Date of Award


Degree Type


Degree Name

Master of Science


Aerospace Engineering

Major Professor

Gary A. Flandro

Committee Members

Ahmad D. Vakili, Kenneth Kimble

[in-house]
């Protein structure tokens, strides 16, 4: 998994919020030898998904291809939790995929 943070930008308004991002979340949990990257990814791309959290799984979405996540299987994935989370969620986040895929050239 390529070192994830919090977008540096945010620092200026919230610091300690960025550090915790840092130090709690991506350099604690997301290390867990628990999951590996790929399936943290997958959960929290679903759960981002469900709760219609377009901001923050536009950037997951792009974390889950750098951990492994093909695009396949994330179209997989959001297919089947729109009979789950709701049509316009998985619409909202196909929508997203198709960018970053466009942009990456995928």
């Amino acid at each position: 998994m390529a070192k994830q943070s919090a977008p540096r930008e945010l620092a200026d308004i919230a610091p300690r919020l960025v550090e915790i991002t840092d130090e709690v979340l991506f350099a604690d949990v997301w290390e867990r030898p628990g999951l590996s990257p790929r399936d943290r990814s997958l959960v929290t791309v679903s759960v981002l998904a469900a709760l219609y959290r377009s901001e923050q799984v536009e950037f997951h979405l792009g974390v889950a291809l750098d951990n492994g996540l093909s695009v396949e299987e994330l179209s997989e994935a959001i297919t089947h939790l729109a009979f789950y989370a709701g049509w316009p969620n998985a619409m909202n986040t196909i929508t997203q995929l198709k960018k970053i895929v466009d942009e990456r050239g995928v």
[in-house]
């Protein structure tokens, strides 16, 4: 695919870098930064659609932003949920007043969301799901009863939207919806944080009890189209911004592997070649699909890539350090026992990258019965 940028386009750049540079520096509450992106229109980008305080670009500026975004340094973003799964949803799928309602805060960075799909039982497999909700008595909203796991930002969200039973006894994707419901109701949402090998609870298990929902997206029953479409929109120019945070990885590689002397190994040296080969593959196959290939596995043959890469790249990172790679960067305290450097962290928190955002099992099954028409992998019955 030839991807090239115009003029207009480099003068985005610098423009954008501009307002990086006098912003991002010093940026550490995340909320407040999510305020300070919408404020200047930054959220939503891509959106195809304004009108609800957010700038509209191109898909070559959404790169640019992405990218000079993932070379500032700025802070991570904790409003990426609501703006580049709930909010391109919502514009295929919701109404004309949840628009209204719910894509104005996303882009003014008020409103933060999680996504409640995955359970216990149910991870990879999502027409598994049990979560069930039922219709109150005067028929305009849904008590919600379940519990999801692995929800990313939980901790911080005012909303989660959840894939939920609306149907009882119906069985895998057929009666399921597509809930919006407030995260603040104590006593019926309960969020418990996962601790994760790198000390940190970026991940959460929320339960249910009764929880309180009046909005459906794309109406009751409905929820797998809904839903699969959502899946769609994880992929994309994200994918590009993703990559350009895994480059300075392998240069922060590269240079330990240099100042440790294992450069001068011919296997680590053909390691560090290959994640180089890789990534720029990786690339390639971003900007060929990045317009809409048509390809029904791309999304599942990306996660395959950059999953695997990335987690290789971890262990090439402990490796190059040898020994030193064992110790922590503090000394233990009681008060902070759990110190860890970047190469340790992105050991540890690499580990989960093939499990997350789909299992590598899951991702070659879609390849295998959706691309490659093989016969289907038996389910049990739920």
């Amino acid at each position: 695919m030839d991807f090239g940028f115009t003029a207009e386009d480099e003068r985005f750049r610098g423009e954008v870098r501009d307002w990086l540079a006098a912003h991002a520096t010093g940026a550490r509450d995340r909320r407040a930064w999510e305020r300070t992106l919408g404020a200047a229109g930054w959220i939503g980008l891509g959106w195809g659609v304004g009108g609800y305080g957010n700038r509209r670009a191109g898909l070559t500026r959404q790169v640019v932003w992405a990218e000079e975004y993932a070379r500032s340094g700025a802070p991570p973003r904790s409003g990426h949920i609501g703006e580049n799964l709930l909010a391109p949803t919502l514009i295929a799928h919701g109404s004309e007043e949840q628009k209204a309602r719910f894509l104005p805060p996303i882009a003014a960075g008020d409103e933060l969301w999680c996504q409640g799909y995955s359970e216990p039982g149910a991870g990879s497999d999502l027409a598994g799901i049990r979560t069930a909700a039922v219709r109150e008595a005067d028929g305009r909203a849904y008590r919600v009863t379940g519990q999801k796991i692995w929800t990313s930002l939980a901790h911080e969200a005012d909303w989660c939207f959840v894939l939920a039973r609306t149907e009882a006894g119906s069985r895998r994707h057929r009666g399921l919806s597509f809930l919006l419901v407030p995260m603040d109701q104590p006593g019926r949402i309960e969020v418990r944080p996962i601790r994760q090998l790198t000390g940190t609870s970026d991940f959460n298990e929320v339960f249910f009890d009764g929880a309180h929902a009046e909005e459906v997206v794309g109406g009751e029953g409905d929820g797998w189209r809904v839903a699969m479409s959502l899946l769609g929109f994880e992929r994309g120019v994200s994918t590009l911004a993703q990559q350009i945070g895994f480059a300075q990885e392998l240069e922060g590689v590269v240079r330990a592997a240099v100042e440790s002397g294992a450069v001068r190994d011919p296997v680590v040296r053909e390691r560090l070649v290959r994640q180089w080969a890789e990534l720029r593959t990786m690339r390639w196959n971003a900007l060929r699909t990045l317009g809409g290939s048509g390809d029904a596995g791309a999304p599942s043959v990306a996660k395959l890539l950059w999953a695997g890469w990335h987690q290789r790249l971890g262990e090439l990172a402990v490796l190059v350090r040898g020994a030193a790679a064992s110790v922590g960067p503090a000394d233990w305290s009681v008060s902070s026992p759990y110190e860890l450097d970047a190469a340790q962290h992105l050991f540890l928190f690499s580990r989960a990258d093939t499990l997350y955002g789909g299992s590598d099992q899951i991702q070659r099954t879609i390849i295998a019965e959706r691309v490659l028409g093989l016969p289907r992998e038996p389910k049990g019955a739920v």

The Rijke tube device has been employed since its invention in 1859 in the experimental study of many examples of thermo-acoustic phenomena. The device exhibits generation of acoustic oscillations by heat energy supplied to the flow field in the fashion of a selfexcited oscillator. In recent times, the Rijke tube has proved to be a valuable tool in simulation of combustion instability phenomena in rockets and industrial burners. Despite the simplicity of the device, the Rijke tube simulates most important geometrical and physical features that lead to the growth of nonlinear pressure oscillations in combustion chambers. For example it provides a through-flow as in a rocket chamber and is fixed with an energy source that can cause unsteady combustion. The open ends and geometrical simplicity leads to easy accessibility for instrumentation to make measurements that would not be possible in actual combustion chambers. During operation, wave motions are generated by transfer of energy from a heated grid placed at a point within the chamber that can be related to theoretical models for the phenomenon by Rayleigh and other investigators. However, initially, there is exponential growth of these oscillations to high amplitude and transition to a nonlinear limit cycle at a nearly fixed amplitude (usually lasting several seconds) due to natural nonlinearities in the system. The hypothesis advanced in this thesis to explain this nonlinear limiting effect that is the wave steepening occurs in a manner analogous to similar generation of steep wave fronts in rocket motor chambers. The latter proposal is based on: 1) direct observation (using Schlieren techniques) of traveling shock-like waves in axial mode instability, 2) correlation of the observed waves with spectral components similar to that of sawtooth structure, and 3) theoretical calculations showing that the limit amplitude phenomenon is directly related to the cascade of energy from lower frequency standing acoustic modes to higher harmonics leading to characteristic spectrum similar to that of a traveling steep-fronted wave. In prior research, the ‘mechanism’ of initiation of instability in the system has been the main focus. The goal of the research described in this thesis is to measure and to characterize the signal produced during the high- amplitude (nearly steady state) oscillations at the limit cycle. The intent was to demonstrate in a very simple way that the gas motions produced during the limit cycle in the Rijke tube have the same characteristics observed in many years of rocket testing. The observations again verify the great utility of the Rijke tube in seeking better understanding of the analogous rocket instability.

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